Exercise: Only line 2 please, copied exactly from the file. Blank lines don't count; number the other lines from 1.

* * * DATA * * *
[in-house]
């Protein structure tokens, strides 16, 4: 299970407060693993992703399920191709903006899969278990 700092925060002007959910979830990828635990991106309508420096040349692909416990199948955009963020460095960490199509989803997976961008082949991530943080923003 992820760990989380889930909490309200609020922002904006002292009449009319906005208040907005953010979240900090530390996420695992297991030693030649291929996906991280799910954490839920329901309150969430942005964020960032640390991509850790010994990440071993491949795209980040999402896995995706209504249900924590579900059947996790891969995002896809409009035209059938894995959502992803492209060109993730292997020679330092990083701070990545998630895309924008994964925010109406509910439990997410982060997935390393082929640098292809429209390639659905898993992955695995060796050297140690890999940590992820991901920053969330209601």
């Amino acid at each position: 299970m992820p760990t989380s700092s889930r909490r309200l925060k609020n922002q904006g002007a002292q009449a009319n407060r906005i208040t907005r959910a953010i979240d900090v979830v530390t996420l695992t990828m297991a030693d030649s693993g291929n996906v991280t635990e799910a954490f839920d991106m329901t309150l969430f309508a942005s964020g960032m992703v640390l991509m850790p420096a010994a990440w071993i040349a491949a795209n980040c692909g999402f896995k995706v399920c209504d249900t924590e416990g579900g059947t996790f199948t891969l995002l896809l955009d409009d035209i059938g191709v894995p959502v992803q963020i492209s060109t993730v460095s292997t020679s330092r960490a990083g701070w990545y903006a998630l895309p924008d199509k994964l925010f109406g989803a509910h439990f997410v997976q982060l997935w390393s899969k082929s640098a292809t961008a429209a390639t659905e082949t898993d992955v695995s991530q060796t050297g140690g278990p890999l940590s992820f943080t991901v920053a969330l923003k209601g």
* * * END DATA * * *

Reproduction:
């Protein structure tokens, strides 16, 4: 299970407060693993992703399920191709903006899969278990 700092925060002007959910979830990828635990991106309508420096040349692909416990199948955009963020460095960490199509989803997976961008082949991530943080923003 992820760990989380889930909490309200609020922002904006002292009449009319906005208040907005953010979240900090530390996420695992297991030693030649291929996906991280799910954490839920329901309150969430942005964020960032640390991509850790010994990440071993491949795209980040999402896995995706209504249900924590579900059947996790891969995002896809409009035209059938894995959502992803492209060109993730292997020679330092990083701070990545998630895309924008994964925010109406509910439990997410982060997935390393082929640098292809429209390639659905898993992955695995060796050297140690890999940590992820991901920053969330209601």